The World Health Organization said Friday that the original epicentre in China of the coronavirus outbreak at last reporting no new cases gave hope to the rest of the world battling the pandemic.
The city of Wuhan registered no new cases of Covid-19 in 24 hours - for the first time since reporting its first case in December in an outbreak that has gone on to infect more than 250,000 people around the world and kill more than 11,000 people.
"Yesterday, Wuhan reported no new cases for the first time since the outbreak started," WHO chief Tedros Adhanom Ghebreyesus told a virtual news conference in Geneva.
"Wuhan provides hope for the rest of the world that even the most severe situation can be turned around.
"Of course, we must exercise caution; the situation can reverse. But the experience of cities and countries that have pushed back this coronavirus gives hope and courage to the rest of the world."
China as a whole is now reporting only a handful of new infections each day - all of them apparently from overseas visitors - as the crisis has shifted from Asia to Europe, which has now reported more deaths than China.
Dr Tedros said the WHO's greatest worry was the impact that the virus could have if it took hold in countries with weaker health systems or more vulnerable populations.
"That concern has now become very real and urgent," he said, but added that significant sickness and loss of life in such countries was not inevitable.
"Unlike any pandemic in history, we have the power to change the way this goes," he said.
The Chinese National Health Commission reported just three new fatalities, the lowest daily increase since it started publishing figures in January.
There have been nearly 81,000 infections in China, but fewer than 7,000 people remain sick with Covid-19 disease.
The virus is believed to have emerged in an animal market in the central city of Wuhan in December.
Some 56 million people in Wuhan and the surrounding Hubei province were locked down in late January, but authorities are progressively easing the travel curbs as cases have dwindled.
China is now worried about a second wave of infections coming from abroad, prompting several regions including Beijing, to force international arrivals to go into 14-day quarantine.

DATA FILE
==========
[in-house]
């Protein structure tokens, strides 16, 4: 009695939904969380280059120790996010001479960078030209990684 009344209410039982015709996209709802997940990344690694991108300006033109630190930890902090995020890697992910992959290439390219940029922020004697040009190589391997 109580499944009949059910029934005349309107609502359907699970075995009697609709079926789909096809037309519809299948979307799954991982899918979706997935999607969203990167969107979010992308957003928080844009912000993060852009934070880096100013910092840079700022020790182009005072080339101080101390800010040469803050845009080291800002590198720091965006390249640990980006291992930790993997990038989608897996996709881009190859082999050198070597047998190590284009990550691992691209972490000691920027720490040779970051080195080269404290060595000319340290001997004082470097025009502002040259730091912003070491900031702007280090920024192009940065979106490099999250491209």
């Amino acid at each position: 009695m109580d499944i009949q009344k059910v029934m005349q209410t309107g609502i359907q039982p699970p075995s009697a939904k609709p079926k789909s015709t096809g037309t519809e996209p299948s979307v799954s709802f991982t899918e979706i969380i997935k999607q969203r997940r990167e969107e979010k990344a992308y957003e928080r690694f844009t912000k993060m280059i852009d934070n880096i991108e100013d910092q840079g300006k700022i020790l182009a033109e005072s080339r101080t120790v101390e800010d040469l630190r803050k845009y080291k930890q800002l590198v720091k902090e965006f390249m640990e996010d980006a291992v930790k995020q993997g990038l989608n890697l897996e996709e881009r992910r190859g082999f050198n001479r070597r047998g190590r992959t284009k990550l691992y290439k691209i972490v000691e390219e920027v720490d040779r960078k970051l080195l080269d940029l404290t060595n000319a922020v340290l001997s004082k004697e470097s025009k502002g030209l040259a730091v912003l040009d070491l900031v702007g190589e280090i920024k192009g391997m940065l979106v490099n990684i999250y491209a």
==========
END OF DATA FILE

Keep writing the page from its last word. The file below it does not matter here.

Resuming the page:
The Health Commission reported 39 more imported cases today, raising the total to 228.
Around 80% of cases of Covid-19 will be a mild to moderate illness, close to 14% have severe disease and around 6% are critical.
Generally, you need to be 15 minutes or more in the vicinity of an infected person, within 1-2 metres, to be considered at-risk or a close contact
While there was a glimmer of hope in China, several nations tightened their borders and imposed lockdowns, trapping tens of millions of people in their homes.
And the UN chief warned "millions" could die if the virus spreads unchecked around the globe.
Yesterday, Italy surpassed China as the country with the most deaths from coronavirus as California, home to more than 39 million people, was placed under lockdown in the most drastic containment measure yet by a US state.
Meanwhile, US President Donald Trump said that the United States is fast-tracking anti-malarial drugs for use as a treatment and lashed out at China for not informing the world earlier about the original outbreak.
The death toll soared in Europe as Italy announced another 427 fatalities yesterday, taking its total to 3,405, according to a tally compiled by AFP from official sources.
China has officially reported 3,245 deaths from the virus, which can cause respiratory failure, particularly in the elderly.
France reported 108 more deaths over the last 24 hours, bringing the total number to 372.
Globally, the death toll from the virus has risen to over 9,800 with more than 232,650 cases in 158 countries and territories, according to the AFP tally.
Mr Trump, who has come under fire for his response to the crisis, has claimed that the world was paying for China's lack of transparency about the outbreak there.
"It could have been contained to that one area of China where it started. And certainly the world is paying a big price for what they did," he said.
Mr Trump said US authorities were fast-tracking anti-malarials chloroquine and hydroxychloroquine for use as a coronavirus treatment, making them available "almost immediately".
The drugs are synthetic forms of quinine, which has been used to treat malaria for centuries.
As the toll surged in Italy, Prime Minister Giuseppe Conte said the national lockdown, which has been copied around Europe, would be prolonged to 3 April.
France also mooted extending its two-week lockdown ordered this week by President Emmanuel Macron, as the interior minister blasted "idiots" who flout home confinement rules and put others at risk.
In Argentina, President Alberto Fernandez announced a "preventative and compulsory" lockdown from today until 31 March, while Brazil's Rio de Janeiro state will close its famed beaches as well as restaurants and bars for 15 days to try to contain the pandemic.